Ray Ratto

Ratto's AP Top 25 Poll (109)

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Ratto's AP Top 25 Poll (109)

Every week, our intrepid jackass . . . sorry, senior insider Ray Ratto votes in the Associated Press College Football Poll. This is this weeks latest stab at perfection.

RANKTEAMLAST WEEKTHIS WEEKCOMMENT1LSUBEAT FLORIDA, 41-11At TennesseeAre there any non-believers left?2ALABAMABEAT VANDERBILT, 38-10At MississippiNovember 5 looks bigger and bigger3OKLAHOMABEAT TEXAS, 55-17At KansasNovember 6 looks bigger and bigger4BOISE STATEBEAT FRESNO STATE, 57-7At Colorado StateBrilliantly positioned to be odd man out again5CLEMSONBEAT BOSTON COLLEGE, 36-14At MarylandWasn't that long ago that this would have been an impressive result6WISCONSINSat idly while rest of would toiledINDIANAMichigan State in two weeks looks intriguing7STANFORDBEAT COLORADO, 48-7At Washington StateEventually, a challenge will reveal itself8OKLAHOMA STATEBEAT KANSAS, 70-28At TexasThis is suddenly less daunting a game for 'Pokes9ARKANSASBEAT AUBURN, 38-14Kickin' back for the time beingHolding serve until South Carolina November 510OREGONBEAT CALIFORNIA, 43-15ARIZONA STATEA possible Pac-12 title game preview, for what little that may be worth11MICHIGANBEAT NORTHWESTERN, 42-24At Michigan StateA halftime scare was all this was12GEORGIA TECHBEAT MARYLAND, 21-16at VirginiaNot a brilliant result, but sufficient13TEXAS A&MBEAT TEXAS TECH, 45-40BAYLORAs predicted here, Tech was better than it seems14WEST VIRGINIABEAT CONNECTICUT, 43-16Accordion lessonsJust lookin' for a home15VIRGINIA TECHBEAT MIAMI, 38-35at Wake ForestA bigger game than expected, suddenly16ILLINOISBEAT INDIANA, 41-20OHIO STATE"Is Ohio State still in the league?" not a question Illinois fans ever figured to ask17KANSAS STATEBEAT MISSOURI, 24-17At Texas TechOkay, so we were late on these guys. Calm the hell down18HOUSTONBEAT EAST CAROLINA, 56-3Admiring that"0" at the end of their recordWish we had more confidence in Conference USA19TEXASLost Oklahoma, 55-17OKLAHOMA STATENow that'll straighten your teeth20NEBRASKABEAT OHIO STATE, 34-27Game-planning for MinnesotaThat ought to kill a half-hour21SOUTH CAROLINABEAT KENTUCKY, 54-3At Mississippi StateSpurrier has his quarterback, at least until Thursday22BAYLORBEAT IOWA STATE, 49-26At Texas A&MThis could be last call, or it could be one last middle finger to the SEC23ARIZONA STATEBEAT UTAH, 35-14At OregonBet they lead at halftime, and then they don't24TEXAS TECHLost to Texas A&M, 45-40KANSAS STATEA big'un, no question25WAKE FORESTBEAT FLORIDA STATE, 35-30VIRGINIA TECHReplaced Washington, which had the week off. That'll teach them not to be indolent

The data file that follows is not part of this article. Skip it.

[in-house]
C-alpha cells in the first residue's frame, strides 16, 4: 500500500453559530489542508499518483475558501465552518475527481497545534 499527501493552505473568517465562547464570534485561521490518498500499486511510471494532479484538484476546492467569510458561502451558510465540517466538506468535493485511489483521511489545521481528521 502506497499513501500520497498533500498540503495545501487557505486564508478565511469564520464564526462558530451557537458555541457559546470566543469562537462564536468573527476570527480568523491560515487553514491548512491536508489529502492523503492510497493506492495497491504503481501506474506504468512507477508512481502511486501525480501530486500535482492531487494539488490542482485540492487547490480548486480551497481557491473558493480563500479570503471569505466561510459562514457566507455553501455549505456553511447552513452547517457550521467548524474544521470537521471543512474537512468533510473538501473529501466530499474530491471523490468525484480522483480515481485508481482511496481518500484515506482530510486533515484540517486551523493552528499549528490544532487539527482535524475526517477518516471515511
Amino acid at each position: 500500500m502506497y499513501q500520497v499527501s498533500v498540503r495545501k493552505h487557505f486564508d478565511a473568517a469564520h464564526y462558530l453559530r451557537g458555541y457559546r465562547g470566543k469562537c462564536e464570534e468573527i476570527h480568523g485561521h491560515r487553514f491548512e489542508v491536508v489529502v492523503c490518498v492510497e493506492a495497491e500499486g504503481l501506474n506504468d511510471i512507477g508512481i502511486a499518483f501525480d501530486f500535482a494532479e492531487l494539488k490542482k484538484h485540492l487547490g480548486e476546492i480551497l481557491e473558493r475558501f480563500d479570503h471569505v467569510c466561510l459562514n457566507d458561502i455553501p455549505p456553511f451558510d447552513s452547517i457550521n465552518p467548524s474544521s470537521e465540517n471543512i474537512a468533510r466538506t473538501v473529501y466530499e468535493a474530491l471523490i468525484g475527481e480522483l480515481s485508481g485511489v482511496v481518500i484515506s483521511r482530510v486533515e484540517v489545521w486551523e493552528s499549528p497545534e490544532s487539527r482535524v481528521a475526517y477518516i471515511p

Dusty Baker's postseason agonies and his Hall of Fame candidacy

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USATI

Dusty Baker's postseason agonies and his Hall of Fame candidacy

Dusty Baker’s face tells a lot of different stories, but there is only one it tells in October.

Disappointment. Deflating, soul-crushing, hopeless disappointment.

With Thursday night’s National League Division Series defeat to the Chicago Cubs, the Washington Nationals have reinforced their place in the panoply of the capital’s legacy of failure.

But Baker’s agonies extend far further. His 3,500 games rank him 15th all-time, and only one manager above him, Gene Mauch, is not in the Hall of Fame. His 105 postseason games ranks seventh all-time, and his nine postseason appearances ranks sixth.